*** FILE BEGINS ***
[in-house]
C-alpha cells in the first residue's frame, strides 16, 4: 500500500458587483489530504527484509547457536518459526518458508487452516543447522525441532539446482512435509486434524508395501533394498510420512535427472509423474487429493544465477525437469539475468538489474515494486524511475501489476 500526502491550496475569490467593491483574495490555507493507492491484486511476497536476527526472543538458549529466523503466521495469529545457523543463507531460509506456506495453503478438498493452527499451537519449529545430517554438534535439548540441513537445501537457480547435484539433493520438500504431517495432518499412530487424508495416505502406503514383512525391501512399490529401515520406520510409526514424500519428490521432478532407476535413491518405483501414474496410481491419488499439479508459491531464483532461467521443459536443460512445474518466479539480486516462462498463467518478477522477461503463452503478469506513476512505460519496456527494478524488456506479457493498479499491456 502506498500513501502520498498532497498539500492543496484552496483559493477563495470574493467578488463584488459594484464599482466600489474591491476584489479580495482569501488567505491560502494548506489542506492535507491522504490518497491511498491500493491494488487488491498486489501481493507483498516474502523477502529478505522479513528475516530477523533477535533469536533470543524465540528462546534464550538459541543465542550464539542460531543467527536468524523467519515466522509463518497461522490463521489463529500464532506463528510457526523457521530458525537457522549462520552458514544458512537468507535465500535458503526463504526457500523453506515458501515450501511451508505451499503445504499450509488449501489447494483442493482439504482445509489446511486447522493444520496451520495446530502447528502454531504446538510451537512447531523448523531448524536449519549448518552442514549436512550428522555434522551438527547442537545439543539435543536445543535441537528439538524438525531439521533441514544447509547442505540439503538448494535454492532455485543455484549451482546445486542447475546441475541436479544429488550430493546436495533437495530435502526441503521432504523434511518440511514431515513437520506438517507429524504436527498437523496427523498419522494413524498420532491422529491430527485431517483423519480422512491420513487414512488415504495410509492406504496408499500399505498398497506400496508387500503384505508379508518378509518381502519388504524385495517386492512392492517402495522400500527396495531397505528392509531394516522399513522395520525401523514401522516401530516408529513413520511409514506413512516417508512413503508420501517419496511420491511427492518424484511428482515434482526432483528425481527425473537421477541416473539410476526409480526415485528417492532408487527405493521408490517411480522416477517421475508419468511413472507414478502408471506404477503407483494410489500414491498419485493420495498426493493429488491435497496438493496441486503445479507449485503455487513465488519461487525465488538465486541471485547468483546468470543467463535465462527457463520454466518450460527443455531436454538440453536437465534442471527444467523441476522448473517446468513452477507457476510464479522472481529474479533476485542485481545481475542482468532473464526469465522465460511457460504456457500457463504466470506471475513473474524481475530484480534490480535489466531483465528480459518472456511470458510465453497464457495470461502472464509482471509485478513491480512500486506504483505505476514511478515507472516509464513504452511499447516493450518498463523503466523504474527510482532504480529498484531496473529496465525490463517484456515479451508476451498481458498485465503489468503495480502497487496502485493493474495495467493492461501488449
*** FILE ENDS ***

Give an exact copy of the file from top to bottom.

[in-house]
C-alpha cells in the first residue's frame, strides 16, 4: 500500500458587483489530504527484509547457536518459526518458508487452516543447522525441532539446482512435509486434524508395501533394498510420512535427472509423474487429493544465477525437469539475468538489474515494486524511475501489476 500526502491550496475569490467593491483574495490555507493507492491484486511476497536476527526472543538458549529466523503466521495469529545457523543463507531460509506456506495453503478438498493452527499451537519449529545430517554438534535439548540441513537445501537457480547435484539433493520438500504431517495432518499412530487424508495416505502406503514383512525391501512399490529401515520406520510409526514424500519428490521432478532407476535413491518405483501414474496410481491419488499439479508459491531464483532461467521443459536443460512445474518466479539480486516462462498463467518478477522477461503463452503478469506513476512505460519496456527494478524488456506479457493498479499491456 502506498500513501502520498498532497498539500492543496484552496483559493477563495470574493467578488463584488459594484464599482466600489474591491476584489479580495482569501488567505491560502494548506489542506492535507491522504490518497491511498491500493491494488487488491498486489501481493507483498516474502523477502529478505522479513528475516530477523533477535533469536533470543524465540528462546534464550538459541543465542550464539542460531543467527536468524523467519515466522509463518497461522490463521489463529500464532506463528510457526523457521530458525537457522549462520552458514544458512537468507535465500535458503526463504526457500523453506515458501515450501511451508505451499503445504499450509488449501489447494483442493482439504482445509489446511486447522493444520496451520495446530502447528502454531504446538510451537512447531523448523531448524536449519549448518552442514549436512550428522555434522551438527547442537545439543539435543536445543535441537528439538524438525531439521533441514544447509547442505540439503538448494535454492532455485543455484549451482546445486542447475546441475541436479544429488550430493546436495533437495530435502526441503521432504523434511518440511514431515513437520506438517507429524504436527498437523496427523498419522494413524498420532491422529491430527485431517483423519480422512491420513487414512488415504495410509492406504496408499500399505498398497506400496508387500503384505508379508518378509518381502519388504524385495517386492512392492517402495522400500527396495531397505528392509531394516522399513522395520525401523514401522516401530516408529513413520511409514506413512516417508512413503508420501517419496511420491511427492518424484511428482515434482526432483528425481527425473537421477541416473539410476526409480526415485528417492532408487527405493521408490517411480522416477517421475508419468511413472507414478502408471506404477503407483494410489500414491498419485493420495498426493493429488491435497496438493496441486503445479507449485503455487513465488519461487525465488538465486541471485547468483546468470543467463535465462527457463520454466518450460527443455531436454538440453536437465534442471527444467523441476522448473517446468513452477507457476510464479522472481529474479533476485542485481545481475542482468532473464526469465522465460511457460504456457500457463504466470506471475513473474524481475530484480534490480535489466531483465528480459518472456511470458510465453497464457495470461502472464509482471509485478513491480512500486506504483505505476514511478515507472516509464513504452511499447516493450518498463523503466523504474527510482532504480529498484531496473529496465525490463517484456515479451508476451498481458498485465503489468503495480502497487496502485493493474495495467493492461501488449